Because of these barriers, it is not feasible for an auditor to objectively assess and make compliance determinations of a facility’s practices without being physically onsite for the site review.
In addition, PREA Standard 115.401(e) provides that, “The agency shall bear the burden of demonstrating compliance with the standards.” If an auditor is unable to conduct a thorough in person examination of the facility, and day-to-day practices of facility staff, the agency will be unable to sufficiently bear the burden of demonstrating compliance with the Standards.
1 PREA Auditor Handbook, p.40.
2 PREA Auditor Handbook, p.40.
3 In this document, the term “inmate” is used generally to refer to inmates, residents, and detainees, except when discussing certain types of facilities or sets of Standards, in which case more specific terminology is used.
DOJ-certified PREA auditors are not permitted to conduct virtual interviews, either by phone or by video, with inmates, as this does not comport with the requirements in the Handbook and Audit Instrument.
The PREA Standards governing interviews with inmates are as follows:
- 115.401(k) – “The auditor shall interview a representative sample of inmates, residents, and detainees, and of staff, supervisors, and administrators.”
- 115.401(m) – “The auditor shall be permitted to conduct private interviews with inmates, residents, and detainees.
The interview process is among the most important, and most challenging, elements of a PREA audit. During the interview, it is critical that inmates have an opportunity to speak privately with an auditor.4 By conducting private, one-on-one interviews with inmates in person, auditors provide a safe space where inmates can freely discuss their experiences at the facility on sensitive issues related to sexual safety. If privacy cannot be assured, then Standard 115.401(m) cannot be satisfied.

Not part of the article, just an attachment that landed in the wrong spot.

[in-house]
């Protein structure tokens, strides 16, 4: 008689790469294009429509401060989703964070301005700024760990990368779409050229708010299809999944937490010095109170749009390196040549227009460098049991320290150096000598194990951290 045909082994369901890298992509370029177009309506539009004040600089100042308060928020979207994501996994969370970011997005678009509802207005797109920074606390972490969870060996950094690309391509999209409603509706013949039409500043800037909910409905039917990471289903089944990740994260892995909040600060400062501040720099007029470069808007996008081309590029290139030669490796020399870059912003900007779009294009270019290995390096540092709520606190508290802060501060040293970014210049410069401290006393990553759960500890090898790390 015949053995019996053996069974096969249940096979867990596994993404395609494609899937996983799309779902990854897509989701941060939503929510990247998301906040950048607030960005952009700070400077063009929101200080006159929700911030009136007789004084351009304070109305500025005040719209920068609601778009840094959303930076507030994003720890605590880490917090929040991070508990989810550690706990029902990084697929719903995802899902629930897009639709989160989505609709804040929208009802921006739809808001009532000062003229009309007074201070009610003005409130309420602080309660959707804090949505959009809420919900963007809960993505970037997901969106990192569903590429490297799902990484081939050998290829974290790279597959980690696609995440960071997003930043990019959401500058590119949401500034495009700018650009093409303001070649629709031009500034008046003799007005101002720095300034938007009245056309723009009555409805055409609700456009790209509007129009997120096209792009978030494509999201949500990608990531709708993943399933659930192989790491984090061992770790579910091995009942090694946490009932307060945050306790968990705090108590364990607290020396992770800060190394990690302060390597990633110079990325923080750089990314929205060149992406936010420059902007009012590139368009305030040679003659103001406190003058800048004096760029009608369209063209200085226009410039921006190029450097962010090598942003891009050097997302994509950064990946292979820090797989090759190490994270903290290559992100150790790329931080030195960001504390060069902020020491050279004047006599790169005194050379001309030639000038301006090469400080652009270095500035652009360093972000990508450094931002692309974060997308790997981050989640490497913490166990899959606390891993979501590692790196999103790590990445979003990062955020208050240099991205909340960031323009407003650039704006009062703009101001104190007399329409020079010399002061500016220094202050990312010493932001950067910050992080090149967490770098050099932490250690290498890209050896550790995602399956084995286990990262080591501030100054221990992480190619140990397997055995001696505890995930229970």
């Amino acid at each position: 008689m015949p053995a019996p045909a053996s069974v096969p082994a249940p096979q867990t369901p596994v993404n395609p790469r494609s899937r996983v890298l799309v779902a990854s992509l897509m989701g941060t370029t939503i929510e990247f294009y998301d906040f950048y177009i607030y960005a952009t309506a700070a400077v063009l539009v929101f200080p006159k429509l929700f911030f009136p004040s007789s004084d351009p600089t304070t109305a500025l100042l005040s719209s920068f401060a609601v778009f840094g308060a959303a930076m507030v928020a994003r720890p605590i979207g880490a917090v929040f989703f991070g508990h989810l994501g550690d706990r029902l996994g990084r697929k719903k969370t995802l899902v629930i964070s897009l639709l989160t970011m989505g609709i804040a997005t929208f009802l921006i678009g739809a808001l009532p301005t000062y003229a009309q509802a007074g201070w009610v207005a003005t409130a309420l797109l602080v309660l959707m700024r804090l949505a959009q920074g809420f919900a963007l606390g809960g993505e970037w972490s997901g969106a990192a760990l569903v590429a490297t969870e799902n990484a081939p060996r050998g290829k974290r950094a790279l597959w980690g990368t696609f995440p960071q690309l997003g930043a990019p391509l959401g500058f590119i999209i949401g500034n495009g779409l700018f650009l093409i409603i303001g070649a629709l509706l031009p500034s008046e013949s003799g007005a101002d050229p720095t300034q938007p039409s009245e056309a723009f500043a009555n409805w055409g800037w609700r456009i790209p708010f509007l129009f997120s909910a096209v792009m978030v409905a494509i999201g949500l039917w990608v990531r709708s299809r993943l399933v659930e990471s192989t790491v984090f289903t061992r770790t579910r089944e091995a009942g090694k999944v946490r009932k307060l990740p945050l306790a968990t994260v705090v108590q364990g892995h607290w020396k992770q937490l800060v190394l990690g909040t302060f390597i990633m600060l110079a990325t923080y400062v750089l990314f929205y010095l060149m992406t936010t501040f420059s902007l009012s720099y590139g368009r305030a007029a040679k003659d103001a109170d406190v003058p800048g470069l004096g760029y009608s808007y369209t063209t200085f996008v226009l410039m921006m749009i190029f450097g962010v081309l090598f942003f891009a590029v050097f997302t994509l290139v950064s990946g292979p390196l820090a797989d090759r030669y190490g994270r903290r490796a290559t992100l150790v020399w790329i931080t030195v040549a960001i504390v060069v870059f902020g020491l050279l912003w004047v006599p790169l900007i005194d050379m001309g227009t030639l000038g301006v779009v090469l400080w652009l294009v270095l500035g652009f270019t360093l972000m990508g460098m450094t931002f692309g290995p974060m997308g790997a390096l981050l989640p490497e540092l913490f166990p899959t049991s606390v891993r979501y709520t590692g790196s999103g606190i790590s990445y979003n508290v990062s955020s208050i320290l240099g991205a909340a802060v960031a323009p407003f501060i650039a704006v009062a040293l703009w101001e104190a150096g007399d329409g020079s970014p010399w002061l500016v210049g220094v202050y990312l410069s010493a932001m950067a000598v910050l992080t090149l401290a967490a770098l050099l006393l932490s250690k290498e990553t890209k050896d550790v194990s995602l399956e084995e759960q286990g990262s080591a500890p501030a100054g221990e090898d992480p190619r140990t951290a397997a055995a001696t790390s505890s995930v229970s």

Conducting virtual interviews would introduce significant barriers to meeting the requirements described above. Such barriers include, but not limited to, the following:
- An auditor conducting a virtual interview would not be able to guarantee that the interview is private (e.g., whether anyone else is in the room with the inmate or in hearing distance, or if the phone or video feed is being recorded).
- Inmates may not believe that a virtual interview is private or is not being recorded. This could lead to a chilling effect on interviewee participation or disclosure, which implicates the reliability of an auditor’s compliance determinations.
- Virtual interviews make it more difficult to build rapport, establish trust, read body language, and assist inmates who may experience distress, as a result of participating in an interview.
4 PREA Auditor Handbook, p.47.
PREA Standard 115.401(k) mandates that auditors “interview a representative sample of . . . staff, supervisors, and administrators.” Although the Standards do not explicitly require privacy during staff interviews, it is critical that auditors are able to provide a safe space where staff can freely discuss their experiences at the facility with sensitive issues related sexual safety.
Supervisory and administrative staff, because of their positions of authority and access to private locations such as secure offices, are typically more likely to be able to speak privately and freely to auditors than non-supervisory and non-administrative staff. As a result, DOJ-certified PREA auditors who are conducting facility-level audits, are permitted to conduct virtual interviews, including by both phone and video, of supervisors and administrators, as well as certain specialized staff explicitly named in the Handbook, including:
- Agency head or designee
- Warden/facility director/superintendent or designee
- PREA coordinator
- PREA compliance manager
- Agency contract administrator
- Intermediate or higher level facility staff responsible for conducting and documenting unannounced rounds to identify and deter staff sexual abuse and sexual harassment
- Supervisory-level education and program staff who work with youthful inmates, if any
- Supervisory-level medical and mental health staff
- Supervisory-level non-medical staff involved in cross-gender strip or visual searches
- Administrative (human resources) staff